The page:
Charles Crumpton FB

  4. Gail

    I’ve read that recent studies show that dairy fat is not harmful in the way that fat from beef, pork, etc., is.

  5. Sharon

    Three and half cups of fruit seems to be too much in one setting. Wouldn’t this spike your blood sugar a bit?

    • Monique Tello, MD, MPH
      Monique Tello, MD, MPH

      The fiber in the fruit plus the protein and healthy fats offset any sugar/ insulin spikes. The vitamins and antioxidants of the fruit also provide great health benefits.

  6. Nancy

    Can you mix a bit of water with the fruits?

  7. Monique Tello, MD, MPH
    Monique Tello, MD, MPH

    Hi Lisa, I’m happy to report that this is a healthy breakfast for people with diabetes. It’s not carbs that are the issue, it’s the type of carb. Refined carbs (flours and sugars) are associated with the development and worsening of diabetes. On the contrary, here we have abundant plant carbs in their natural form, as nature intended for us to consume. A whole-foods plant-based diet has been shown to be quite effective for the prevention and treatment of diabetes. For an excellent review on this topic see a recent research article: https://www.ncbi.nlm.nih.gov/pmc/articles/PMC5466941/
    The authors also cite plenty of prior research, concluding: “There is a general consensus that the elements of a whole-foods plant-based diet—legumes, whole grains, fruits, vegetables, and nuts, with limited or no intake of refined foods and animal products—are highly beneficial for preventing and treating type 2 diabetes. Equally important, plant-based diets address the bigger picture for patients with diabetes by simultaneously treating cardiovascular disease, the leading cause of death in the United States, and its risk factors such as obesity, hypertension, hyper-lipidemia, and inflammation…. While larger interventional studies on plant-based diets carried out for longer periods of time would add even more weight to the already mounting evidence, the case for using a plant-based diet to reduce the burden of diabetes and improve overall health has never been stronger.”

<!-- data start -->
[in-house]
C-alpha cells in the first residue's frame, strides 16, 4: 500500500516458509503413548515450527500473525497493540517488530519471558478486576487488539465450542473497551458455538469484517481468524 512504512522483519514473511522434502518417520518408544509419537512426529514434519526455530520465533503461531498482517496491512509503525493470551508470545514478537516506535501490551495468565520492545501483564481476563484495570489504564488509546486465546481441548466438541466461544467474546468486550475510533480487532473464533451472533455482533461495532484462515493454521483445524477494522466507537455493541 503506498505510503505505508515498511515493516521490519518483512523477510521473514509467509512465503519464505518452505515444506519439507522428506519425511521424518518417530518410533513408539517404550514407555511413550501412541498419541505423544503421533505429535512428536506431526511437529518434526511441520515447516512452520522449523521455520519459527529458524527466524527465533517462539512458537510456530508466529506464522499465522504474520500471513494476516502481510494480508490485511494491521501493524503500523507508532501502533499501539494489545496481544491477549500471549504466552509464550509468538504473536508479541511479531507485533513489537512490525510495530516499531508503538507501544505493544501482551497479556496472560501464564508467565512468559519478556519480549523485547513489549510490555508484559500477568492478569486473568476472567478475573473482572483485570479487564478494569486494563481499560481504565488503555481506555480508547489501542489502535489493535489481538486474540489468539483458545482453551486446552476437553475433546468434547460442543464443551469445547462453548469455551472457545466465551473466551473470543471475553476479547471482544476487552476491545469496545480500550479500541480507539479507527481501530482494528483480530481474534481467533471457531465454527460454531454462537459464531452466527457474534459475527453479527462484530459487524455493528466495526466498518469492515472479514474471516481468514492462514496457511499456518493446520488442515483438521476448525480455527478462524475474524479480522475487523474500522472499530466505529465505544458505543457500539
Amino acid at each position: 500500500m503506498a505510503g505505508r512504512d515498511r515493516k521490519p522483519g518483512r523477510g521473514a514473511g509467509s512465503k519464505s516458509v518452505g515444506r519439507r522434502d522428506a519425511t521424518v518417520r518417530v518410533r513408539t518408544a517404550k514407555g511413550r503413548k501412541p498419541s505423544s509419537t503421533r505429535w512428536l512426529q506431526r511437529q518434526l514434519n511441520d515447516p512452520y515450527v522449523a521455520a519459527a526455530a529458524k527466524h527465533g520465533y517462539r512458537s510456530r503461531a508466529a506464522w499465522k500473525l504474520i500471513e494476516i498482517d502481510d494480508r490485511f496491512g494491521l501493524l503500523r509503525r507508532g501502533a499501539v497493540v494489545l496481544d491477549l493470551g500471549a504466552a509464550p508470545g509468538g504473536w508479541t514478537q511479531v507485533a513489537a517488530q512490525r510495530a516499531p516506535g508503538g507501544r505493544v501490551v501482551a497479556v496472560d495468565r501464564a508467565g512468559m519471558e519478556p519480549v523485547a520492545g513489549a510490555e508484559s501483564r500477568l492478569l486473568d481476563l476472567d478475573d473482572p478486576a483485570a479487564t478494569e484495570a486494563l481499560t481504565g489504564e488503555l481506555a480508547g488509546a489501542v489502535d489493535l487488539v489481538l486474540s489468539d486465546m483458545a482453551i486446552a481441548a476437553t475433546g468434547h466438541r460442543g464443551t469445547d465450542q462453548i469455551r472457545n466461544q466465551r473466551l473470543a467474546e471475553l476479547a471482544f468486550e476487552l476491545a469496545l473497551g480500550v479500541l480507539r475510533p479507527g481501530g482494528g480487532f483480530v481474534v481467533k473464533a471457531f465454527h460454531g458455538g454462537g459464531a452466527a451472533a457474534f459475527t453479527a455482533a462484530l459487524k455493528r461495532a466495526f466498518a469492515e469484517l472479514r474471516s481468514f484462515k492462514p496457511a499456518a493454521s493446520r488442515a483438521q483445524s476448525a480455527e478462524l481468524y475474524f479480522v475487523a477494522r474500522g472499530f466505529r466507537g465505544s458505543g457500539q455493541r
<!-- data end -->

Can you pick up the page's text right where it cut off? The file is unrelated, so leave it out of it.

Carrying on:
8. Carol

    I usually have a egg/spinach casserole for breakfast and your fruit/nut/yogurt bowl for my lunch or supper. Works for me!

  9. Lisa Paige, MBA, RDN, CSOWM

    Thank you for making nutrition a priority. This does look like a healthy breakfast, except for someone who must control blood glucose such as a person diagnosed with diabetes. The foods in this breakfast combine to make a very large carbohydrate load. Please continue to provide nutrition guidance and consider the CHO content too. Thank you.